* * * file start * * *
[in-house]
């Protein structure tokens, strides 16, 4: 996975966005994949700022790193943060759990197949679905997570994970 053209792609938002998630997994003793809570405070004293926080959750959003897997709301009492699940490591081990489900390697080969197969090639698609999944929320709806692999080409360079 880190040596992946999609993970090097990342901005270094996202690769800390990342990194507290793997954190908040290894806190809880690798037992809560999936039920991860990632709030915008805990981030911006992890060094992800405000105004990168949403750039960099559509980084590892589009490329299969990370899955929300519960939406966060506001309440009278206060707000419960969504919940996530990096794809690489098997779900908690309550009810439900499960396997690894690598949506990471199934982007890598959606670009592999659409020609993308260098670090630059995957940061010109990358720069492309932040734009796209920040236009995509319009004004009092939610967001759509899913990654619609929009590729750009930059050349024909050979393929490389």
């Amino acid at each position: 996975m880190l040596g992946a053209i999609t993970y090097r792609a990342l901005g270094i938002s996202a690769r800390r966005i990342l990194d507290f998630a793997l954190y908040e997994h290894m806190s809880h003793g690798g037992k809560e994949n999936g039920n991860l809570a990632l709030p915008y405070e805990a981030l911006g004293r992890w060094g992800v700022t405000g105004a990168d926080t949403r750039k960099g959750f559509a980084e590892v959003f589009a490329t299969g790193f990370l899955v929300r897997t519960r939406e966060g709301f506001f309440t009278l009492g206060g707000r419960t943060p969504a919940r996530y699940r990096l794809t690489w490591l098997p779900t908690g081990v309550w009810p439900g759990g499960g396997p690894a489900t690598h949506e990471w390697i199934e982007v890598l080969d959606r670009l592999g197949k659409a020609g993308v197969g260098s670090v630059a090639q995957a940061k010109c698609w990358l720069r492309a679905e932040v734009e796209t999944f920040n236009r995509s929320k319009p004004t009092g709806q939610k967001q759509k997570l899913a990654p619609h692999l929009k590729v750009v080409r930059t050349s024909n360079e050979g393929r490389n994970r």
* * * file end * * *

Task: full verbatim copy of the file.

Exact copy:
[in-house]
């Protein structure tokens, strides 16, 4: 996975966005994949700022790193943060759990197949679905997570994970 053209792609938002998630997994003793809570405070004293926080959750959003897997709301009492699940490591081990489900390697080969197969090639698609999944929320709806692999080409360079 880190040596992946999609993970090097990342901005270094996202690769800390990342990194507290793997954190908040290894806190809880690798037992809560999936039920991860990632709030915008805990981030911006992890060094992800405000105004990168949403750039960099559509980084590892589009490329299969990370899955929300519960939406966060506001309440009278206060707000419960969504919940996530990096794809690489098997779900908690309550009810439900499960396997690894690598949506990471199934982007890598959606670009592999659409020609993308260098670090630059995957940061010109990358720069492309932040734009796209920040236009995509319009004004009092939610967001759509899913990654619609929009590729750009930059050349024909050979393929490389």
């Amino acid at each position: 996975m880190l040596g992946a053209i999609t993970y090097r792609a990342l901005g270094i938002s996202a690769r800390r966005i990342l990194d507290f998630a793997l954190y908040e997994h290894m806190s809880h003793g690798g037992k809560e994949n999936g039920n991860l809570a990632l709030p915008y405070e805990a981030l911006g004293r992890w060094g992800v700022t405000g105004a990168d926080t949403r750039k960099g959750f559509a980084e590892v959003f589009a490329t299969g790193f990370l899955v929300r897997t519960r939406e966060g709301f506001f309440t009278l009492g206060g707000r419960t943060p969504a919940r996530y699940r990096l794809t690489w490591l098997p779900t908690g081990v309550w009810p439900g759990g499960g396997p690894a489900t690598h949506e990471w390697i199934e982007v890598l080969d959606r670009l592999g197949k659409a020609g993308v197969g260098s670090v630059a090639q995957a940061k010109c698609w990358l720069r492309a679905e932040v734009e796209t999944f920040n236009r995509s929320k319009p004004t009092g709806q939610k967001q759509k997570l899913a990654p619609h692999l929009k590729v750009v080409r930059t050349s024909n360079e050979g393929r490389n994970r």